LONDON (Reuters) - A recovery among commodities stocks helped Britain’s top share index outperform European peers on Tuesday, though it came under pressure from a firmer pound after some stronger-than-expected inflation data.
UK stocks, boosted by their strong commodities weighting, easily outperformed European benchmarks which fell 0.6 to 1.4 percent.
Sterling popped higher following the release of UK consumer price data, which showed inflation unexpectedly held close to its highest level in nearly six years in January.
“The big source of fright out there in the market is higher inflation. It’s centered in the U.S., but it’s a global phenomenon,” said Jasper Lawler, head of research at London Capital Group.
“This data coming in at a slightly faster tick than we were expecting just supports that narrative that actually global inflation is on the rise and that interest rates are probably going to have to follow suit,” Lawler added.
Trading was apprehensive as the data reignited concerns around higher inflation and rising bond yields, key drivers of the recent sell-off across global equity markets.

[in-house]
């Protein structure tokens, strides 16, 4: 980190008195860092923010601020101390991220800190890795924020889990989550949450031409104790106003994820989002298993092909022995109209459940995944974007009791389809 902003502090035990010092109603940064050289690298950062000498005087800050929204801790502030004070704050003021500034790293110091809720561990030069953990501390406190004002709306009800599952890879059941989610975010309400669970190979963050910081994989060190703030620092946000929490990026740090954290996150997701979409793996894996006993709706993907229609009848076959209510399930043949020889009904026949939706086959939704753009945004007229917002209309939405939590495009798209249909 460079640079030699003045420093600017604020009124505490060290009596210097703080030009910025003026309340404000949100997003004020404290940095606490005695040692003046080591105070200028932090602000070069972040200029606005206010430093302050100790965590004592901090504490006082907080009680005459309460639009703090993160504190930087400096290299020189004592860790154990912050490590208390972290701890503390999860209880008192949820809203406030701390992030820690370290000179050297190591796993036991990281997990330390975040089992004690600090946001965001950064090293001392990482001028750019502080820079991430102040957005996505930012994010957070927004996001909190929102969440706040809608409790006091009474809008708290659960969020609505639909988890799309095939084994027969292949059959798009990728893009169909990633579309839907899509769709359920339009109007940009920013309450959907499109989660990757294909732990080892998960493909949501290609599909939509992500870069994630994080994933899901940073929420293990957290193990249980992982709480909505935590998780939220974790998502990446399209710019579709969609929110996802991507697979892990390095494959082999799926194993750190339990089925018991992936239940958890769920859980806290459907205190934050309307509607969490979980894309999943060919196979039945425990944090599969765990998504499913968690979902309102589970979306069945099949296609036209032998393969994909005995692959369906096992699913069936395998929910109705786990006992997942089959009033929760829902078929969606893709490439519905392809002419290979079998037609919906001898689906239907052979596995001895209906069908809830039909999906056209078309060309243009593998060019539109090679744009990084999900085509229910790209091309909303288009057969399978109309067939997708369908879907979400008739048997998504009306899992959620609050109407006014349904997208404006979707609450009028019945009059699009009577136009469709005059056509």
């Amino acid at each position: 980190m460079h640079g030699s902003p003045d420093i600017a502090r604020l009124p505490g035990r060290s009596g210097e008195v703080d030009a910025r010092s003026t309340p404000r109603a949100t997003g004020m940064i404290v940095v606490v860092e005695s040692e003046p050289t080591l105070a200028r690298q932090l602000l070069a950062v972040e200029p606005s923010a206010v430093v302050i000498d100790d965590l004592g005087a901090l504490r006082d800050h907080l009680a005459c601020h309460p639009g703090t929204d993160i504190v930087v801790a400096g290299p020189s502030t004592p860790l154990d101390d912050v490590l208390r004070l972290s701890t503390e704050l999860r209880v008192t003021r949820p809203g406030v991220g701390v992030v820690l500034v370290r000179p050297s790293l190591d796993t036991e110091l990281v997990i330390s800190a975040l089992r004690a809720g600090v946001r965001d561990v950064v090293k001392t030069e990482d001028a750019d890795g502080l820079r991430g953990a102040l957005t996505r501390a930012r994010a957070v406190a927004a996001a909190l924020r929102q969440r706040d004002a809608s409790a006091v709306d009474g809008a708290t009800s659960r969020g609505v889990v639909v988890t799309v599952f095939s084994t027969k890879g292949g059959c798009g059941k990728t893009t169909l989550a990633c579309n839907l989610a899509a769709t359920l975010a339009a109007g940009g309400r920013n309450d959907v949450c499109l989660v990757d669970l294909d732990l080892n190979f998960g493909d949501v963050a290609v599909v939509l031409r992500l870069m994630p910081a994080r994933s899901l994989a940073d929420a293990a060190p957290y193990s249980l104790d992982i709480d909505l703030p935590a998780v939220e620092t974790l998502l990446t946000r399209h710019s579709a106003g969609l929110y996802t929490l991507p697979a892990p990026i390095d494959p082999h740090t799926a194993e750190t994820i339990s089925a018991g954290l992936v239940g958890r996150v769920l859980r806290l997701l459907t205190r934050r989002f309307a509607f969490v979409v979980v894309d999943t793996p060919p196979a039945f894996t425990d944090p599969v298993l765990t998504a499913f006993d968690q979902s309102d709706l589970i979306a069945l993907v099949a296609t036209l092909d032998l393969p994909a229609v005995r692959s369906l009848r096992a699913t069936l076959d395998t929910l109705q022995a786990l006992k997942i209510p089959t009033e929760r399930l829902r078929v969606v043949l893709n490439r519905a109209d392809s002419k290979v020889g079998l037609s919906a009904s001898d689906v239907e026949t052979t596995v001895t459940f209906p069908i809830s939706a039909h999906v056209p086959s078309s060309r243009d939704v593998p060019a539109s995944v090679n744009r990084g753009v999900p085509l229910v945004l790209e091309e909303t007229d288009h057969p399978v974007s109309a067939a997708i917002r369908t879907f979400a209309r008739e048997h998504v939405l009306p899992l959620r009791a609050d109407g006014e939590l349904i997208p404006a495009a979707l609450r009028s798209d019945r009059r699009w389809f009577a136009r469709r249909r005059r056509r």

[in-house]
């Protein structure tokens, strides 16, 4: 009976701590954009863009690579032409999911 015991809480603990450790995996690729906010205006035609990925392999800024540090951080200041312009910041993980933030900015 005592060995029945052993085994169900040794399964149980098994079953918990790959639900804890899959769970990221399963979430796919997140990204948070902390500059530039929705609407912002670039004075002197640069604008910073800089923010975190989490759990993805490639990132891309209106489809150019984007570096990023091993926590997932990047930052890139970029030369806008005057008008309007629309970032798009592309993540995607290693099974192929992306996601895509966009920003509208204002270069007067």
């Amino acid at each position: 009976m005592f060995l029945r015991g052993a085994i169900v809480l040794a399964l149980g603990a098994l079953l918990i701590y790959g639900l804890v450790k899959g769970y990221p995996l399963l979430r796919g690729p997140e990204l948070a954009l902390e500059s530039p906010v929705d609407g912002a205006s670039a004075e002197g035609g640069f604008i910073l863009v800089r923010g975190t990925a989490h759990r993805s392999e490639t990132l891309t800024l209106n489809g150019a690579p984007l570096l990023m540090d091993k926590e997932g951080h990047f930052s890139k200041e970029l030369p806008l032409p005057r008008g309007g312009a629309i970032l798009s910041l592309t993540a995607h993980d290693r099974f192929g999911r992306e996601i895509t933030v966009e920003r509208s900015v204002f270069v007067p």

Last week the FTSE suffered its biggest weekly loss since the beginning of 2016, ending the week at a 13-month low.
Food delivery company Just Eat (JE.L) was a top gainer, rising 3.8 percent to a fresh record high. German rival Delivery Hero (DHER.DE) was also among top European gainers, a day after JP Morgan issued a note calling the stock a ‘top pick’ in the Internet space.
Shares in TUI (TUIT.L) ended the day up 1.2 percent, having hit a record high earlier after the travel group said summer trading was very good.
“What’s really driving the shares to fresh record highs ... is likely lower debt and improved underlying profitability,” said Mike van Dulken, head of research at Accendo Markets.
Utilities were the biggest fallers as fears of rising bond yields took their toll on the high-yielding parts of the market. Severn Trent (SVT.L) and United Utilities (UU.L) fell 3.4 and 3.1 percent, with National Grid (NG.L) shares also down 1.6 percent.
Bank of America Merrill Lynch’s fund manager survey found a net 44 percent of European investors were underweight on utilities.
“Usually you would see people have a look at this sector, but people are just transfixed on higher bond yields so they hate the utilities, they just grind lower every day,” said a trader.
Reporting by Kit Rees; Editing by Peter Graff